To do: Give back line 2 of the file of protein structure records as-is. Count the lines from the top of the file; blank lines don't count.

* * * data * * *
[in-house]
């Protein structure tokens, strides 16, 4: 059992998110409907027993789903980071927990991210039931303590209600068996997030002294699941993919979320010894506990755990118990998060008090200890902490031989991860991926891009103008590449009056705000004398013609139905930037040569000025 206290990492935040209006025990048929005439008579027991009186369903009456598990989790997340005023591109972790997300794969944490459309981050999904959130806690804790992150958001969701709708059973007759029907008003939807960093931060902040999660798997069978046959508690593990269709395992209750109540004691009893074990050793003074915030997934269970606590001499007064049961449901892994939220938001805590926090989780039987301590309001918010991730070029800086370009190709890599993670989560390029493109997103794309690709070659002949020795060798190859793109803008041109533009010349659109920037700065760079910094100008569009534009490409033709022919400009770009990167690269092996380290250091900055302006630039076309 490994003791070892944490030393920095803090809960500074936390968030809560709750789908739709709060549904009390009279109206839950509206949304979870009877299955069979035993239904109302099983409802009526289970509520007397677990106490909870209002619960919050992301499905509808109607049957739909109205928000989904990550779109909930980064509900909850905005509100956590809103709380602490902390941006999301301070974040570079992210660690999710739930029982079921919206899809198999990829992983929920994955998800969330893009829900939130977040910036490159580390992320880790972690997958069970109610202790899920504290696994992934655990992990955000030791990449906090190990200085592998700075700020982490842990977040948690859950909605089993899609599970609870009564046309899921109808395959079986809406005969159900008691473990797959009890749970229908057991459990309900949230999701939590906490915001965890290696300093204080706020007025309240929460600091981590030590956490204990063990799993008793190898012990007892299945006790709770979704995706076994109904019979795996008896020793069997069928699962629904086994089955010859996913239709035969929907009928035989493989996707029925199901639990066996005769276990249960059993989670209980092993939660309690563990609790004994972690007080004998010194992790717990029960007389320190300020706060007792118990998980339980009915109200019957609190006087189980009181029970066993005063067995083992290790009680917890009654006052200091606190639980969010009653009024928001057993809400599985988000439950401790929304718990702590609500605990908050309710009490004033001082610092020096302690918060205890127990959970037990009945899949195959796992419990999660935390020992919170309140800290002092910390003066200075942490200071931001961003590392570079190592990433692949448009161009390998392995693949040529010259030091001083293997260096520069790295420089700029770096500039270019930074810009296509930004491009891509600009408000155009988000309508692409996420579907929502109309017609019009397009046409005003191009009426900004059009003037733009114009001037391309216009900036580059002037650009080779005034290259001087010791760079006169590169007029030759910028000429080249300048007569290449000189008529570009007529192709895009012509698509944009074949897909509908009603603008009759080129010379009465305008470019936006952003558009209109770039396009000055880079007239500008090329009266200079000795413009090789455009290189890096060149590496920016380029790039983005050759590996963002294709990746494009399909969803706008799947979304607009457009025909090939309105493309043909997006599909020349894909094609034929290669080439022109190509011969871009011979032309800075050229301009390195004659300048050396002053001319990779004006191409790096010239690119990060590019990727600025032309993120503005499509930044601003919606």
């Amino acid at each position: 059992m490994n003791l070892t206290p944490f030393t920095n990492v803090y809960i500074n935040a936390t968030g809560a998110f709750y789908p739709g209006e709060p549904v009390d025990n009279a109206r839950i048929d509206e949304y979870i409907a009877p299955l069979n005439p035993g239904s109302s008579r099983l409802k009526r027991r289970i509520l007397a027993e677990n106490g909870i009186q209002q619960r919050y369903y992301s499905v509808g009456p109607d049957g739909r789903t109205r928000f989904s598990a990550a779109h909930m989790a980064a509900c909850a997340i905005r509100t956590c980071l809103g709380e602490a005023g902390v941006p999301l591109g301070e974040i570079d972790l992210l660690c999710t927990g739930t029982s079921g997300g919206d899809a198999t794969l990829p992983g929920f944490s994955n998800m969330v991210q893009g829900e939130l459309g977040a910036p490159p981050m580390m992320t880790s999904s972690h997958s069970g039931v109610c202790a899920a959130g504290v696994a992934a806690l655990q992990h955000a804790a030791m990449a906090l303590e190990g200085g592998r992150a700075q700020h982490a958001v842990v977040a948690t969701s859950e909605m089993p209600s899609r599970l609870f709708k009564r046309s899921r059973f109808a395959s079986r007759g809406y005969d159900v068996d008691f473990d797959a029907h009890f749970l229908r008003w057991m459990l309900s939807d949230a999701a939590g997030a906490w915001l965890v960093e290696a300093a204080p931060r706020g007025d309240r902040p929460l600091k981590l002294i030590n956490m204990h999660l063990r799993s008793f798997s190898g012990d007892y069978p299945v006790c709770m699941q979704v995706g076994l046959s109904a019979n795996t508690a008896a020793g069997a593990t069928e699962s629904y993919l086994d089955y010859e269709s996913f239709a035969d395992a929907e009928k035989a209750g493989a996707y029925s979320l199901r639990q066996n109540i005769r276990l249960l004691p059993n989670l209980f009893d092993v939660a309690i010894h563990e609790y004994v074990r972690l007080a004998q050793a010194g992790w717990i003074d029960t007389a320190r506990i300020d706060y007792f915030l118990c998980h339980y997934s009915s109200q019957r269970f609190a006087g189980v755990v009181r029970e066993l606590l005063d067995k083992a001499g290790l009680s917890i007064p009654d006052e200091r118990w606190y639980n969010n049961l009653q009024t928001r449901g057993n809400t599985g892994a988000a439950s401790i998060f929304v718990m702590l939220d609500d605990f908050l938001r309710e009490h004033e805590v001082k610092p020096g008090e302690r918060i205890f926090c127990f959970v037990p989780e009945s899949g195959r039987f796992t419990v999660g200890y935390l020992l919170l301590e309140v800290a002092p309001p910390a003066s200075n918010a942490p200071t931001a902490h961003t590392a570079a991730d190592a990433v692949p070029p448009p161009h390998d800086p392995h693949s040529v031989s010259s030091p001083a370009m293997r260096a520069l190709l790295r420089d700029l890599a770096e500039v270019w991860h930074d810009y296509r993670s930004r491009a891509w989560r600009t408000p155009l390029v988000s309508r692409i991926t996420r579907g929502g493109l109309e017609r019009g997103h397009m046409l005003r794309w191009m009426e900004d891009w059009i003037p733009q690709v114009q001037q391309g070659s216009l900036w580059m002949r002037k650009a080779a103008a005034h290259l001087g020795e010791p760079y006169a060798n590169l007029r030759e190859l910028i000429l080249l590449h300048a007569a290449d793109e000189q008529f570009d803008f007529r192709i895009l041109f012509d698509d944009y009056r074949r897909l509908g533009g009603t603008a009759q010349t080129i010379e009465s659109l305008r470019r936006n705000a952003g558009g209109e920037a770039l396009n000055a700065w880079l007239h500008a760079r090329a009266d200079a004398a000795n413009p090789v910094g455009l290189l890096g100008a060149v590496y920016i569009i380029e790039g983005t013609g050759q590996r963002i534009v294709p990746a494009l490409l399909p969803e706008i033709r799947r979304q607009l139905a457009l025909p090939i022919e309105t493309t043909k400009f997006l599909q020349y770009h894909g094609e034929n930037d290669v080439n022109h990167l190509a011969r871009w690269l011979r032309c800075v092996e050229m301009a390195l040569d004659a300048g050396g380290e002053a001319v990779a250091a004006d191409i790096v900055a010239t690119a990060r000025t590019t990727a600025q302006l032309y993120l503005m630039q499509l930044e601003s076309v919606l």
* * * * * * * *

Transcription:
């Protein structure tokens, strides 16, 4: 059992998110409907027993789903980071927990991210039931303590209600068996997030002294699941993919979320010894506990755990118990998060008090200890902490031989991860991926891009103008590449009056705000004398013609139905930037040569000025 206290990492935040209006025990048929005439008579027991009186369903009456598990989790997340005023591109972790997300794969944490459309981050999904959130806690804790992150958001969701709708059973007759029907008003939807960093931060902040999660798997069978046959508690593990269709395992209750109540004691009893074990050793003074915030997934269970606590001499007064049961449901892994939220938001805590926090989780039987301590309001918010991730070029800086370009190709890599993670989560390029493109997103794309690709070659002949020795060798190859793109803008041109533009010349659109920037700065760079910094100008569009534009490409033709022919400009770009990167690269092996380290250091900055302006630039076309 490994003791070892944490030393920095803090809960500074936390968030809560709750789908739709709060549904009390009279109206839950509206949304979870009877299955069979035993239904109302099983409802009526289970509520007397677990106490909870209002619960919050992301499905509808109607049957739909109205928000989904990550779109909930980064509900909850905005509100956590809103709380602490902390941006999301301070974040570079992210660690999710739930029982079921919206899809198999990829992983929920994955998800969330893009829900939130977040910036490159580390992320880790972690997958069970109610202790899920504290696994992934655990992990955000030791990449906090190990200085592998700075700020982490842990977040948690859950909605089993899609599970609870009564046309899921109808395959079986809406005969159900008691473990797959009890749970229908057991459990309900949230999701939590906490915001965890290696300093204080706020007025309240929460600091981590030590956490204990063990799993008793190898012990007892299945006790709770979704995706076994109904019979795996008896020793069997069928699962629904086994089955010859996913239709035969929907009928035989493989996707029925199901639990066996005769276990249960059993989670209980092993939660309690563990609790004994972690007080004998010194992790717990029960007389320190300020706060007792118990998980339980009915109200019957609190006087189980009181029970066993005063067995083992290790009680917890009654006052200091606190639980969010009653009024928001057993809400599985988000439950401790929304718990702590609500605990908050309710009490004033001082610092020096302690918060205890127990959970037990009945899949195959796992419990999660935390020992919170309140800290002092910390003066200075942490200071931001961003590392570079190592990433692949448009161009390998392995693949040529010259030091001083293997260096520069790295420089700029770096500039270019930074810009296509930004491009891509600009408000155009988000309508692409996420579907929502109309017609019009397009046409005003191009009426900004059009003037733009114009001037391309216009900036580059002037650009080779005034290259001087010791760079006169590169007029030759910028000429080249300048007569290449000189008529570009007529192709895009012509698509944009074949897909509908009603603008009759080129010379009465305008470019936006952003558009209109770039396009000055880079007239500008090329009266200079000795413009090789455009290189890096060149590496920016380029790039983005050759590996963002294709990746494009399909969803706008799947979304607009457009025909090939309105493309043909997006599909020349894909094609034929290669080439022109190509011969871009011979032309800075050229301009390195004659300048050396002053001319990779004006191409790096010239690119990060590019990727600025032309993120503005499509930044601003919606």